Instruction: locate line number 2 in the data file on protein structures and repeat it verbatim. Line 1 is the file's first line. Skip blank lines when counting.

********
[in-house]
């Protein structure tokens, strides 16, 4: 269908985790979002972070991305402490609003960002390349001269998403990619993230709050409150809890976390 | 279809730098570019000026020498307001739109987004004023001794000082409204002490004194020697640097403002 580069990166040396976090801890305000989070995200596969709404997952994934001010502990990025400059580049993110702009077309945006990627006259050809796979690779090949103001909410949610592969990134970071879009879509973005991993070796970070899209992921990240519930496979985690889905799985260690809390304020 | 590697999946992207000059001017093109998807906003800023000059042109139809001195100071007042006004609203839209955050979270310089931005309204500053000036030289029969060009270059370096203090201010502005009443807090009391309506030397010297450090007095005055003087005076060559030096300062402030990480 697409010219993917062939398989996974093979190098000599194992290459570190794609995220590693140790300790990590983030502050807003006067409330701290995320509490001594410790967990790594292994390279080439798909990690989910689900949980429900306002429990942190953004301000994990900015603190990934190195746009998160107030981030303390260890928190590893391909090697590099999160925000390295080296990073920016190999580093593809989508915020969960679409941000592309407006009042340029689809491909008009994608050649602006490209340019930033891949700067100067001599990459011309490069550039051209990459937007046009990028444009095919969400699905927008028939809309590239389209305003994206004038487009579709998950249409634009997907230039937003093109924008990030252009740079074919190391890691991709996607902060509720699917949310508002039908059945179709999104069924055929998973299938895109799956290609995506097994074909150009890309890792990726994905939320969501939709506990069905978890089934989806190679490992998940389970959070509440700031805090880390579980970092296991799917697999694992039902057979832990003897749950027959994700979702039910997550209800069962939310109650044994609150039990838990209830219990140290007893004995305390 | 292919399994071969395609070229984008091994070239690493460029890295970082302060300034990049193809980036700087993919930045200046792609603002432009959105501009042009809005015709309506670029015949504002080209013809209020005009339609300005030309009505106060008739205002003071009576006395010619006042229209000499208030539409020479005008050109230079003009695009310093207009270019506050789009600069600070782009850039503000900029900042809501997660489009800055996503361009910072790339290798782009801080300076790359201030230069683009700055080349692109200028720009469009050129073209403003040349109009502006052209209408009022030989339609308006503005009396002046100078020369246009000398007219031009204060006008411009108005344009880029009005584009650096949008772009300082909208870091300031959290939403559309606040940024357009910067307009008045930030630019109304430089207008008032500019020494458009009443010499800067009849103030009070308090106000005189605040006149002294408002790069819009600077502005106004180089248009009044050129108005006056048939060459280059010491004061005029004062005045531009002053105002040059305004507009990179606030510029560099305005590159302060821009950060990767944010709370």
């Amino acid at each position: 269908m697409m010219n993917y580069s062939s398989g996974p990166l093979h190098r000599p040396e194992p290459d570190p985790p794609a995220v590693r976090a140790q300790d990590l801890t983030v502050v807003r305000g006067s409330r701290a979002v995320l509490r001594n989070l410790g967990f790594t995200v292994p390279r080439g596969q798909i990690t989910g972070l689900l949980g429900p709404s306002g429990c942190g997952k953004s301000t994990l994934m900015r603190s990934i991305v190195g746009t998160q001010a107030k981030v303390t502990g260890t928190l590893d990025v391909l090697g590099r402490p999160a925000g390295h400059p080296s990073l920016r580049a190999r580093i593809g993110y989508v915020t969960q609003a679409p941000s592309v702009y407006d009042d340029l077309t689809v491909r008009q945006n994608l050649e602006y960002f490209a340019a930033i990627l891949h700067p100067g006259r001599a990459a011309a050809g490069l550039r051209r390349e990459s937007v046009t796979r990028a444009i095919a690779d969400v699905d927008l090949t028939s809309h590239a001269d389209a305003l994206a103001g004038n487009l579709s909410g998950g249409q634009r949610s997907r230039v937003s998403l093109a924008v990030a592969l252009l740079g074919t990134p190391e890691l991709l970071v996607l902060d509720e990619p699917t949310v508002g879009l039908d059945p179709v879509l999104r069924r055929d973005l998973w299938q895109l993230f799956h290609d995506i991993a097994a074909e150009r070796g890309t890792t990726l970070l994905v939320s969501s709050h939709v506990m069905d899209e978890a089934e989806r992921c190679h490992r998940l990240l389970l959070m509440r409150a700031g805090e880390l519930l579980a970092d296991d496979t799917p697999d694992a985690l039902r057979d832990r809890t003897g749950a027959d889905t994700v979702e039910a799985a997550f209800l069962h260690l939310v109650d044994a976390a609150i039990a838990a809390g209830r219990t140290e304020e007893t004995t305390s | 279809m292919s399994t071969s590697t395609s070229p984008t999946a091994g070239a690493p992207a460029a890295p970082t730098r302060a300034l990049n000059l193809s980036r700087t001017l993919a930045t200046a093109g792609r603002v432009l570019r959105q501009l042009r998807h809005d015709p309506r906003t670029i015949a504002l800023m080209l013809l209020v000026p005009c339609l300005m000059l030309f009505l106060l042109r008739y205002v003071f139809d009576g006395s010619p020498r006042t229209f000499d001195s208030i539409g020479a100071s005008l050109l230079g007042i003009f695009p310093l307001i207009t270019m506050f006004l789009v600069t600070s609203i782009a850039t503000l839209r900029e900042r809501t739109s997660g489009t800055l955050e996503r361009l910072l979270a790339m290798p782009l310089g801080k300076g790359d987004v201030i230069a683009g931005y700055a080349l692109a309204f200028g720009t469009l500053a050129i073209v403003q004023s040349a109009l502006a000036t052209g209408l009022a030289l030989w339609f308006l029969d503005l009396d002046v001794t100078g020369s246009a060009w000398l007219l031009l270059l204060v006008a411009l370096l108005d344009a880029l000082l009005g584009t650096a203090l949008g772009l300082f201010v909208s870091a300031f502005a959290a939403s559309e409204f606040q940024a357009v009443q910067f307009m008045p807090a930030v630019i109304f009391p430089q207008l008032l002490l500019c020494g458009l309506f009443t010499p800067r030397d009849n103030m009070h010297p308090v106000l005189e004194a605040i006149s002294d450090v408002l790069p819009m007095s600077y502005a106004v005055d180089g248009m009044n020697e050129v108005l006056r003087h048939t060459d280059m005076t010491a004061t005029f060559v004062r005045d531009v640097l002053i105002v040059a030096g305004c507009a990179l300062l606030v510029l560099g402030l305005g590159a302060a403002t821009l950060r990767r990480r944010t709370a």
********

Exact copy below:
């Protein structure tokens, strides 16, 4: 269908985790979002972070991305402490609003960002390349001269998403990619993230709050409150809890976390 | 279809730098570019000026020498307001739109987004004023001794000082409204002490004194020697640097403002 580069990166040396976090801890305000989070995200596969709404997952994934001010502990990025400059580049993110702009077309945006990627006259050809796979690779090949103001909410949610592969990134970071879009879509973005991993070796970070899209992921990240519930496979985690889905799985260690809390304020 | 590697999946992207000059001017093109998807906003800023000059042109139809001195100071007042006004609203839209955050979270310089931005309204500053000036030289029969060009270059370096203090201010502005009443807090009391309506030397010297450090007095005055003087005076060559030096300062402030990480 697409010219993917062939398989996974093979190098000599194992290459570190794609995220590693140790300790990590983030502050807003006067409330701290995320509490001594410790967990790594292994390279080439798909990690989910689900949980429900306002429990942190953004301000994990900015603190990934190195746009998160107030981030303390260890928190590893391909090697590099999160925000390295080296990073920016190999580093593809989508915020969960679409941000592309407006009042340029689809491909008009994608050649602006490209340019930033891949700067100067001599990459011309490069550039051209990459937007046009990028444009095919969400699905927008028939809309590239389209305003994206004038487009579709998950249409634009997907230039937003093109924008990030252009740079074919190391890691991709996607902060509720699917949310508002039908059945179709999104069924055929998973299938895109799956290609995506097994074909150009890309890792990726994905939320969501939709506990069905978890089934989806190679490992998940389970959070509440700031805090880390579980970092296991799917697999694992039902057979832990003897749950027959994700979702039910997550209800069962939310109650044994609150039990838990209830219990140290007893004995305390 | 292919399994071969395609070229984008091994070239690493460029890295970082302060300034990049193809980036700087993919930045200046792609603002432009959105501009042009809005015709309506670029015949504002080209013809209020005009339609300005030309009505106060008739205002003071009576006395010619006042229209000499208030539409020479005008050109230079003009695009310093207009270019506050789009600069600070782009850039503000900029900042809501997660489009800055996503361009910072790339290798782009801080300076790359201030230069683009700055080349692109200028720009469009050129073209403003040349109009502006052209209408009022030989339609308006503005009396002046100078020369246009000398007219031009204060006008411009108005344009880029009005584009650096949008772009300082909208870091300031959290939403559309606040940024357009910067307009008045930030630019109304430089207008008032500019020494458009009443010499800067009849103030009070308090106000005189605040006149002294408002790069819009600077502005106004180089248009009044050129108005006056048939060459280059010491004061005029004062005045531009002053105002040059305004507009990179606030510029560099305005590159302060821009950060990767944010709370």